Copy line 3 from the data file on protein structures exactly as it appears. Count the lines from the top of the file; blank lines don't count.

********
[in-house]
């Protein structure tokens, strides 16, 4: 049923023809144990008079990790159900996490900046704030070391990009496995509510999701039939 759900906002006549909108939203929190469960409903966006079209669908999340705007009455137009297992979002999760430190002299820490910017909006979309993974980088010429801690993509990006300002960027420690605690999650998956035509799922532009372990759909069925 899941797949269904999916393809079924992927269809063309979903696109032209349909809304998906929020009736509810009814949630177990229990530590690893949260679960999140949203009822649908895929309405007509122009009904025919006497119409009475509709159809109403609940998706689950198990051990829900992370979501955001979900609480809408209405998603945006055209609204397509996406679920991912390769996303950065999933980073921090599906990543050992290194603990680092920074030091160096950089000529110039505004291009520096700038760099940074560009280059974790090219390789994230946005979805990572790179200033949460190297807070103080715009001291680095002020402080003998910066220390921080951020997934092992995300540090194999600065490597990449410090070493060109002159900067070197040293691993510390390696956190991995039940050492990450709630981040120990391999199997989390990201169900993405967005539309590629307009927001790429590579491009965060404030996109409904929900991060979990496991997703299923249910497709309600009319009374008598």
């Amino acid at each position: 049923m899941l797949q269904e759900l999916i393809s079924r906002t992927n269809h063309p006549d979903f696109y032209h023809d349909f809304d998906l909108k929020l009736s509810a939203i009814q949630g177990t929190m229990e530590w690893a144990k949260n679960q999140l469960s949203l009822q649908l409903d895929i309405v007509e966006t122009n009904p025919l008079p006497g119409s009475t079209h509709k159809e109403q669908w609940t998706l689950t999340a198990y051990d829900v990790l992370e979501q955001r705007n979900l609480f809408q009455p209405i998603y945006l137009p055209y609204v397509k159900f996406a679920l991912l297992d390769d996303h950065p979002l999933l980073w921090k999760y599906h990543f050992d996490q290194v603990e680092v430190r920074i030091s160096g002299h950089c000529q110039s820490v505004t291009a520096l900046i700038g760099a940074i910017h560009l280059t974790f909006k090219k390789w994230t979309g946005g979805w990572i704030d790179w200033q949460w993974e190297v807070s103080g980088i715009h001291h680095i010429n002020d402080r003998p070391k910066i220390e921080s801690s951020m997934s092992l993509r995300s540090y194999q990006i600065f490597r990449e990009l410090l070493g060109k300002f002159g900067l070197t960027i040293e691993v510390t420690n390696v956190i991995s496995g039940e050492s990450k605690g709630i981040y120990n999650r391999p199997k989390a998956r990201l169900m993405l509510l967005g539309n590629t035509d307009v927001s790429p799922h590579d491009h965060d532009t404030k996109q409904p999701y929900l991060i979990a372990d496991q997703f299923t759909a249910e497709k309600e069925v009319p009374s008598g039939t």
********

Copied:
């Amino acid at each position: 049923m899941l797949q269904e759900l999916i393809s079924r906002t992927n269809h063309p006549d979903f696109y032209h023809d349909f809304d998906l909108k929020l009736s509810a939203i009814q949630g177990t929190m229990e530590w690893a144990k949260n679960q999140l469960s949203l009822q649908l409903d895929i309405v007509e966006t122009n009904p025919l008079p006497g119409s009475t079209h509709k159809e109403q669908w609940t998706l689950t999340a198990y051990d829900v990790l992370e979501q955001r705007n979900l609480f809408q009455p209405i998603y945006l137009p055209y609204v397509k159900f996406a679920l991912l297992d390769d996303h950065p979002l999933l980073w921090k999760y599906h990543f050992d996490q290194v603990e680092v430190r920074i030091s160096g002299h950089c000529q110039s820490v505004t291009a520096l900046i700038g760099a940074i910017h560009l280059t974790f909006k090219k390789w994230t979309g946005g979805w990572i704030d790179w200033q949460w993974e190297v807070s103080g980088i715009h001291h680095i010429n002020d402080r003998p070391k910066i220390e921080s801690s951020m997934s092992l993509r995300s540090y194999q990006i600065f490597r990449e990009l410090l070493g060109k300002f002159g900067l070197t960027i040293e691993v510390t420690n390696v956190i991995s496995g039940e050492s990450k605690g709630i981040y120990n999650r391999p199997k989390a998956r990201l169900m993405l509510l967005g539309n590629t035509d307009v927001s790429p799922h590579d491009h965060d532009t404030k996109q409904p999701y929900l991060i979990a372990d496991q997703f299923t759909a249910e497709k309600e069925v009319p009374s008598g039939t």